To address the issue of notifying them of guests staying more than a week, this is pretty standard in my SoCal experience, and is there to protect the landlord from visitors being able to claim your place as their legal residence. Most places actually forbid extended visitors for this reason but no, there's no immediate way for anyone to know unless they are checking in every day. It does sound alarming on its face, but this isn't really about who is staying with you.

In California, landlord/tenant laws are unambiguous and strongly favor the tenant so normally I'm an advocate for knowing your rights, sticking to your guns, and letting small claims court settle disputes. YMMV in Maryland, but you should know your rights anyway; as someone mentioned above, they can't just kick you out on a whim and a day's notice. And get everything in writing.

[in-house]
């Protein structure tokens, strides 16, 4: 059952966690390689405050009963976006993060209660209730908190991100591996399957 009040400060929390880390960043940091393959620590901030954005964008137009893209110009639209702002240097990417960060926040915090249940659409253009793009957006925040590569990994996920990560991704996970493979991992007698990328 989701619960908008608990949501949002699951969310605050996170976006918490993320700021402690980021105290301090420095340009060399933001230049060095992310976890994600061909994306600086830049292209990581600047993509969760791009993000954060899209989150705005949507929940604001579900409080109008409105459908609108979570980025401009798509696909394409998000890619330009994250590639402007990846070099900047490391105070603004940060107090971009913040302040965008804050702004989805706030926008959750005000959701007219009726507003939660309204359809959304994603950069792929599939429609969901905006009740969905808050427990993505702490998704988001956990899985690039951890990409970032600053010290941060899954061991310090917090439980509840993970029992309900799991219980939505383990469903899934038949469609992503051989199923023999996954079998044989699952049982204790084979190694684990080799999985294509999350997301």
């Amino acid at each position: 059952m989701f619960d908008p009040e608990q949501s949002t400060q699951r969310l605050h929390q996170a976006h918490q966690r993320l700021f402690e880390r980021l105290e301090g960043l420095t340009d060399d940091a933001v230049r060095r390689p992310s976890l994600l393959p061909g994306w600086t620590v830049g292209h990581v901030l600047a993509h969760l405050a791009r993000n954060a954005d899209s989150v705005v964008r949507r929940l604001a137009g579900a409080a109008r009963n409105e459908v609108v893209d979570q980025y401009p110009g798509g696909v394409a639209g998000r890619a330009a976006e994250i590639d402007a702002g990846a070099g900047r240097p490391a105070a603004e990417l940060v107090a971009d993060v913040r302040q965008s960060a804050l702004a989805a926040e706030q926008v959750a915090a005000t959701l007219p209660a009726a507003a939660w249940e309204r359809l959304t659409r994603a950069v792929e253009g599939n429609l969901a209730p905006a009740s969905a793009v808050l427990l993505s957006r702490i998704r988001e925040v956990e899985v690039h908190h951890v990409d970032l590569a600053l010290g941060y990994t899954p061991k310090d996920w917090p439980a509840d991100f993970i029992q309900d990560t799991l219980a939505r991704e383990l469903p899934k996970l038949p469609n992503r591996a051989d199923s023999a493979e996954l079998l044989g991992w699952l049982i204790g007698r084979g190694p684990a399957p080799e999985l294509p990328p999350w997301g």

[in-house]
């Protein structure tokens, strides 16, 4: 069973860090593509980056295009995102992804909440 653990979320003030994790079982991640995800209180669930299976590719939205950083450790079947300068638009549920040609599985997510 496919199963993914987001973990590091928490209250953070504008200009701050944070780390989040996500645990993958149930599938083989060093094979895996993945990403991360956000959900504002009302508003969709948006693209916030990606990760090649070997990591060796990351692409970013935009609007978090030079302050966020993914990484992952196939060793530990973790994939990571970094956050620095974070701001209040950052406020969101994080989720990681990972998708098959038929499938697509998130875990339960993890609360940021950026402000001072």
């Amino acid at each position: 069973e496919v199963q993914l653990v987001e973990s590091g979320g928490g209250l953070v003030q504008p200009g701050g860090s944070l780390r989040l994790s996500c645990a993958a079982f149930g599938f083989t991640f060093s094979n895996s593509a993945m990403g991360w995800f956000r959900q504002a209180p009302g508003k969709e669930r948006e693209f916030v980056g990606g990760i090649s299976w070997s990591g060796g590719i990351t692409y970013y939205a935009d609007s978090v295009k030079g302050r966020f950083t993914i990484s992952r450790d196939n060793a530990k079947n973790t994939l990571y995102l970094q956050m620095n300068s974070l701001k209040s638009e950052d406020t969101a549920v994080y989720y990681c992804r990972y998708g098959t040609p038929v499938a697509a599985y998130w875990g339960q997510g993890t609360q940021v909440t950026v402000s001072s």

posted by Room 641-A at 7:37 AM on February 25, 2017

If you do want to move after the moving company puts your stuff in the condo, you can try acquiring cheap people power from metafiler or your city's subReddit

https://www.reddit.com/r/yourcityname probably works. Yeah, it will be strangers from the internet but the localized subredits like that are usually pretty decent. I'd feel comfortable enough asking my city-specific subreddit for moving help, with an offer off pizza. Take reasonable precautions of course.
posted by Jacen at 8:12 AM on February 25, 2017

I live in a college town and thus every management company is not super great because "college students, amirite?" My apartment management is great when emergencies happen but terrible about fixing small piddly shit. I'll ask about the piddly shit and they'll be all "okay, we'll look into it" and then forget (or "forget"). That's how management is when you ask them to do something they don't want to do. But when I've had emergencies, they took care of them, and as far as I'm concerned as long as I can get that done, I can deal with it for the other advantages of living there.